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Poor confidentiality at reception desks, issues with access for disabled people and dated waiting rooms are some of the biggest problems patients face in their local GP surgery buildings.
The new report from the Patients Association, named Patients’ views on making best use of GP premises, has found that patients are concerned about various internal and external aspects of their local GP practice premises, with confidentiality emerging as a key issue raised by patients, particularly the risk of being overheard at the reception desk or when telephoning practices.
In fact, of the 720 respondents to the survey and focus groups, 58 per cent said that there was not enough space at the practice to allow reasonable privacy, with some stating that it was ‘impossible’ to speak to the receptionist without being overheard, despite NHS staff being legally bound to protect and conserve patient confidentiality at all times.
Other concerns included access, both in terms of physically getting to the building and in accessing the building. While 75 per cent of respondents said there was a ramp at the entrance to the building, 46 per cent of respondents reported that their building had a lift. On the same note, concerns were raised over doctors having to come downstairs to see patients, difficulties in moving around the buildings in wheelchairs, and difficulties in getting to the reception desk due to lack of space to turn and manoeuvre.
Additionally, four in ten respondents stated that their GP practice was a poor environment that made them feel anxious or stressed, while the report highlights that the buildings that house general practice in particular are often old and in need of serious investment and expansion.
Rachel Power, chief executive of the Patients Association, said: “It’s a huge concern that the majority of people completing our survey reported issues relating to privacy and confidentiality at their local surgery – this goes against the law and official NHS guidance, and needs to be addressed. Patients who are sick and unwell will already be anxious about going to see a GP – the last thing they should need to worry about is whether their private conversations will be overheard by other people.
“We recommend that all existing and new GP premises should ensure that people with disabilities are able to easily access the building and internal rooms, and that health and safety and disability legislation is always applied. Our other recommendations are based on what patients have told us they want to see: adequate parking and good transport links, improved signage throughout buildings and better air quality control in waiting rooms.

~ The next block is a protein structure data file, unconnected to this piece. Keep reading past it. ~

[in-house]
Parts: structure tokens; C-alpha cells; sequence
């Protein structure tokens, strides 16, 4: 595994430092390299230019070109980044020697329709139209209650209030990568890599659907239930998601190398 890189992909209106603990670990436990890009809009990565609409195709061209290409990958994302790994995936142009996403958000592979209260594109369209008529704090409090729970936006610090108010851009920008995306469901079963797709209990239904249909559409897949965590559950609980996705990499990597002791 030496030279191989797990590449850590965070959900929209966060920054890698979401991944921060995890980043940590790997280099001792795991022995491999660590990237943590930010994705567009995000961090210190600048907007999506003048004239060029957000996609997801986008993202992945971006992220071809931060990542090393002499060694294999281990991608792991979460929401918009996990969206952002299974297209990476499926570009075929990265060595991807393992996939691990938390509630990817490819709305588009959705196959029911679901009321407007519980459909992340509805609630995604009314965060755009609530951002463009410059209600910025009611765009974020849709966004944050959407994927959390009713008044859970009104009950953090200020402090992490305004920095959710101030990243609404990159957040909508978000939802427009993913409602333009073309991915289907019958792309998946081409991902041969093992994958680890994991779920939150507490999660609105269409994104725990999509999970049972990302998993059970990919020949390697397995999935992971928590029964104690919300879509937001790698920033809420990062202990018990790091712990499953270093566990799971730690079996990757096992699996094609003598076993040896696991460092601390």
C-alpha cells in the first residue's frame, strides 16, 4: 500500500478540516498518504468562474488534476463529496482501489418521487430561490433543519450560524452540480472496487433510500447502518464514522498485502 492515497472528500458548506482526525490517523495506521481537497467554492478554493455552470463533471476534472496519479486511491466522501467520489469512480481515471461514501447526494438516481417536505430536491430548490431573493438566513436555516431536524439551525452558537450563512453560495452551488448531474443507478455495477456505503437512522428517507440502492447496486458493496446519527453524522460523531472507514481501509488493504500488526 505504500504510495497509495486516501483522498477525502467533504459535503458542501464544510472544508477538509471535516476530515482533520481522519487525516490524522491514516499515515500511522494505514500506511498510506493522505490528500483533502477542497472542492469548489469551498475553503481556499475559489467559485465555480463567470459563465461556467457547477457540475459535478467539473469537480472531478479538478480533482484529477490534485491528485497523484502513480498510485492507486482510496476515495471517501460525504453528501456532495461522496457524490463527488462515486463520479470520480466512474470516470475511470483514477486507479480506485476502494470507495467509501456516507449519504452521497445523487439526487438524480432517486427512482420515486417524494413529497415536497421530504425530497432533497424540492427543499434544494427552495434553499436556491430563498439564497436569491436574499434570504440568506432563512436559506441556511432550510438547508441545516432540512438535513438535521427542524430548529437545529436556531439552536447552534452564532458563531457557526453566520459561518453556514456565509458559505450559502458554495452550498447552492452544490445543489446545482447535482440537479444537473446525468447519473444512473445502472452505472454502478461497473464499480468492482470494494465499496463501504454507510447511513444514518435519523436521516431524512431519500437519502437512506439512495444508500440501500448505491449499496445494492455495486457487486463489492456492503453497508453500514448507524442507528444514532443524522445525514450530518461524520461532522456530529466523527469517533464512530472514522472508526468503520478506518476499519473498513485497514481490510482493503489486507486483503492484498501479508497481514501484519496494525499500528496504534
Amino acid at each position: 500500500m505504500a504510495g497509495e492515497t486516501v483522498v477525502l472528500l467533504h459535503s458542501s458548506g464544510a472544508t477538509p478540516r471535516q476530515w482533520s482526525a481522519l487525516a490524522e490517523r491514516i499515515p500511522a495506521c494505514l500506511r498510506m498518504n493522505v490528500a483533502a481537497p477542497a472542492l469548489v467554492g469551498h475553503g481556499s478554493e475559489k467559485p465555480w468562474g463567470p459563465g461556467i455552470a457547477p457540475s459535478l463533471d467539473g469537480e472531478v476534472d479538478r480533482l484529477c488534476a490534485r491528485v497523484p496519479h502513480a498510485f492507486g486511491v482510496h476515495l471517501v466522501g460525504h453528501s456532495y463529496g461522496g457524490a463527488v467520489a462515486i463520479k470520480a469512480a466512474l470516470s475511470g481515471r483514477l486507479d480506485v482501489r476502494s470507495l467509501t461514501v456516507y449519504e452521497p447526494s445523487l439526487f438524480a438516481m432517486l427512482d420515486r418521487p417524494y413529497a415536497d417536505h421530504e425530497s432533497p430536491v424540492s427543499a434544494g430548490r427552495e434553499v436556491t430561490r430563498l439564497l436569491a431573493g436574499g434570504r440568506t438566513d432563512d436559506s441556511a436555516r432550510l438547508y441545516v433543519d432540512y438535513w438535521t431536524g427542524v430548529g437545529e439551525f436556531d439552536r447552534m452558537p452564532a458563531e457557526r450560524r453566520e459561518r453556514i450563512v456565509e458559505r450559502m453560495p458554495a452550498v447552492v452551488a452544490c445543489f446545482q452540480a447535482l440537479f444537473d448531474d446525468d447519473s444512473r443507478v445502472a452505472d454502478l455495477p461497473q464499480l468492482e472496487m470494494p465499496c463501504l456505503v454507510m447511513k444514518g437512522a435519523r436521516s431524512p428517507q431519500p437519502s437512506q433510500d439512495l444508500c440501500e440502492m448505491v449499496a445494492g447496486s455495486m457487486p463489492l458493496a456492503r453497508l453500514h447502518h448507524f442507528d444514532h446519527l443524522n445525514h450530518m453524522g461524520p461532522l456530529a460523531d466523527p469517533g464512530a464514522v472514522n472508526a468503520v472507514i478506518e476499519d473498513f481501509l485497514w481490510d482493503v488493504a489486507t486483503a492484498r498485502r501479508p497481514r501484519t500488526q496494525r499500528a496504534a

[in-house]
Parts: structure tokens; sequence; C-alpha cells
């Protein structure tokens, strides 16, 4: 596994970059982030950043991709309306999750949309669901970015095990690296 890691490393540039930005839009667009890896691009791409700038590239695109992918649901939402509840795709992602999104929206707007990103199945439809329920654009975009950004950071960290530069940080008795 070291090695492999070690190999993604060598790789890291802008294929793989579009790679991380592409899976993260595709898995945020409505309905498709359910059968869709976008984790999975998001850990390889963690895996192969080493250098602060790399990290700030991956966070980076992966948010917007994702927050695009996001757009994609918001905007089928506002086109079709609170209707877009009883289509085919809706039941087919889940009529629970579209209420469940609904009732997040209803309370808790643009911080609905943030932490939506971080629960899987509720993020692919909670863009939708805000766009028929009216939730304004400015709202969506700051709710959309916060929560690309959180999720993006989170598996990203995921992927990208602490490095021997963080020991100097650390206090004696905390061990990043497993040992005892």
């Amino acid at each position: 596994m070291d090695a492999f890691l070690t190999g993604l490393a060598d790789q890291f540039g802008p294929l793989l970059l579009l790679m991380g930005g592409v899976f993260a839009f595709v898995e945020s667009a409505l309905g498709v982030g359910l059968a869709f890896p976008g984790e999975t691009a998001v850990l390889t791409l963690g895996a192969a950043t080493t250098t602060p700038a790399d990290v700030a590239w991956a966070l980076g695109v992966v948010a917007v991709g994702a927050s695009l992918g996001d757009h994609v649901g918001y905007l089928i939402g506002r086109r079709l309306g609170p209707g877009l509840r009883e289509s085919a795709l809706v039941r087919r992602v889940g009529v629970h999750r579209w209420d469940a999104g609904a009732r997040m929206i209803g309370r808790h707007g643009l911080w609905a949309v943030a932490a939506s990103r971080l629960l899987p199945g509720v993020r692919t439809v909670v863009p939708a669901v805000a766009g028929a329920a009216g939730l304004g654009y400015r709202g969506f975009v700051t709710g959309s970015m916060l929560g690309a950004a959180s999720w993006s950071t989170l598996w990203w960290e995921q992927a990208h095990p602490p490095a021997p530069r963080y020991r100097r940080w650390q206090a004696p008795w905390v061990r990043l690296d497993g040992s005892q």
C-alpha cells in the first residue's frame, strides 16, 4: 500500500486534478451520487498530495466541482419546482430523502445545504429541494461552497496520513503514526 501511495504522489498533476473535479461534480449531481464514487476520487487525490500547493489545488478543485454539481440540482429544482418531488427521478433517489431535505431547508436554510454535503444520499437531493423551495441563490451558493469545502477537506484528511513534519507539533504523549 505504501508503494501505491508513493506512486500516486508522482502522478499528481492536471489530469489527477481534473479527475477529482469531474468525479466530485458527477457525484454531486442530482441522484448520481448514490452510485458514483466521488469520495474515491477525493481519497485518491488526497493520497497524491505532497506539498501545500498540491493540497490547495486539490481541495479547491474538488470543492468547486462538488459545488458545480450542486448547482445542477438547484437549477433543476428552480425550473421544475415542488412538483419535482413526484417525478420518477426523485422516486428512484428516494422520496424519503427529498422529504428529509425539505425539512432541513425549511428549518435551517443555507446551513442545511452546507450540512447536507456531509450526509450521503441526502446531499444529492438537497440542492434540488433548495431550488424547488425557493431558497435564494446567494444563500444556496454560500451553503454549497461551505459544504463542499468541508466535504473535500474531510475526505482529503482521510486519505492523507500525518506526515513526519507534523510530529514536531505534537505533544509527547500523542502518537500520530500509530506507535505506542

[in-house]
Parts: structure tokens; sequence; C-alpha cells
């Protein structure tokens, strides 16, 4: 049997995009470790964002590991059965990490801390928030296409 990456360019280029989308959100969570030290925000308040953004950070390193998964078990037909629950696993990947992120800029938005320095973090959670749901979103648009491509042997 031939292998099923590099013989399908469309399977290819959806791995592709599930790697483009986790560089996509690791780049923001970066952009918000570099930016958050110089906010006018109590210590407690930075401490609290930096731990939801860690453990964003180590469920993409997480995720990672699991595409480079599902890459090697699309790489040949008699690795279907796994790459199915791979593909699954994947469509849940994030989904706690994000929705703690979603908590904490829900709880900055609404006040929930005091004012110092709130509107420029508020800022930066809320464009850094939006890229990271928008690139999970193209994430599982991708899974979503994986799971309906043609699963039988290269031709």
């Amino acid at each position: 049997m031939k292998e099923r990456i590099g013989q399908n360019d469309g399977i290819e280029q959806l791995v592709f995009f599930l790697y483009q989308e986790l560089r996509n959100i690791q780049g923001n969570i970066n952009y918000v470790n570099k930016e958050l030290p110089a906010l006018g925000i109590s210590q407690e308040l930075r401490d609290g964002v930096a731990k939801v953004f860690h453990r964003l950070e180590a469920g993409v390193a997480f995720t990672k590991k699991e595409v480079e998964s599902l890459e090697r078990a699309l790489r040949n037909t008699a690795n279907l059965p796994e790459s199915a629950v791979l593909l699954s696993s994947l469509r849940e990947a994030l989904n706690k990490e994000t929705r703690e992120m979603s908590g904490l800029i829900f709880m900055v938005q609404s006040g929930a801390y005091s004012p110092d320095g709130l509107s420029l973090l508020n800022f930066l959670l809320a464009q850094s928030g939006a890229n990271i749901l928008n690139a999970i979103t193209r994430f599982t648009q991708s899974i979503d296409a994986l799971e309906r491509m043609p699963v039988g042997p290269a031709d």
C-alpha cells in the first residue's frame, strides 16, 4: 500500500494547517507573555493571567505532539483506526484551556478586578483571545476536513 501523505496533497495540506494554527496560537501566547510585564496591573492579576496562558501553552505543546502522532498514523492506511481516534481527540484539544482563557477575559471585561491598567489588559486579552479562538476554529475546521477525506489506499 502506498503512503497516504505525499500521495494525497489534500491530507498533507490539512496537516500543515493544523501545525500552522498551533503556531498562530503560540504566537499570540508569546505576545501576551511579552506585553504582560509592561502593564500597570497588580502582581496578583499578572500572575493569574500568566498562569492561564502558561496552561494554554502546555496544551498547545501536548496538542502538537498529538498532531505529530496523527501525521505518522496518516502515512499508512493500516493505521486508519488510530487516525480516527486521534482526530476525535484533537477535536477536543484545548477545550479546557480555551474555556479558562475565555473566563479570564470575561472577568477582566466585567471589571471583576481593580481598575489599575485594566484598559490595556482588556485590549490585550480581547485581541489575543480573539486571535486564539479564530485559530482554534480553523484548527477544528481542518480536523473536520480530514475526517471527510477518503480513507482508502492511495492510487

“Despite the concerns that people have, it’s clear that patients value the NHS and seek high quality care as a first priority when they visit their GP. Funding should primarily go into improving standards of care – and patients agree that this should be the case – but it should not be ignored that many buildings housing general practice are often old and in need of serious investment.”
Helen Stokes-Lampard, chair of the Royal College of GPs, said: "One issue that both GPs and patients have been voicing for some time now, and which is reiterated in this report, is the need to invest in GP premises to ensure they are easily accessible for patients with all sorts of disability and limitations - and this has become increasingly apparent with our growing and ageing population as more and more people live with multiple, chronic conditions and rely on regular visits to their local surgery to receive the care they need.
"Some practices are able to work around or make modest changes to overcome issues with their premises, but often the severe lack of resources across primary care has meant that many are functioning without essential structural improvements that could positively impact patients' experiences of a practice. The same applies to concerns highlighted in the report about patient confidentiality at GP reception desks, which can sometimes become overcrowded due to waiting areas that are too small or have poor acoustics and don't lend themselves to the privacy that patients expect and deserve.
"We understand that for some patients, discussion of their appointment with anyone other than their GP can make them uncomfortable – but we would like to assure them that GP receptionists are highly-trained members of the practice team and any questions they do ask patients questions about their health will be to ensure their visit to the surgery runs as smoothly as possible, and they will always strive to treat patient data as sensitively as possible.
"It's essential, particularly as patient demand grows, that these issues are rectified with better investment in general practice; issues that can have almost as much impact on patient care as ensuring surgeries are equipped with the right clinicians, medicines, and follow-up services. That's why we need to see NHS England's GP Forward View, which promises an extra £2.5 billion a year for general practice, delivered, in full, as soon as possible, along with guarantees that general practice will receive a significant share of the funding for primary and community care outlined in the NHS Long-Term Plan."
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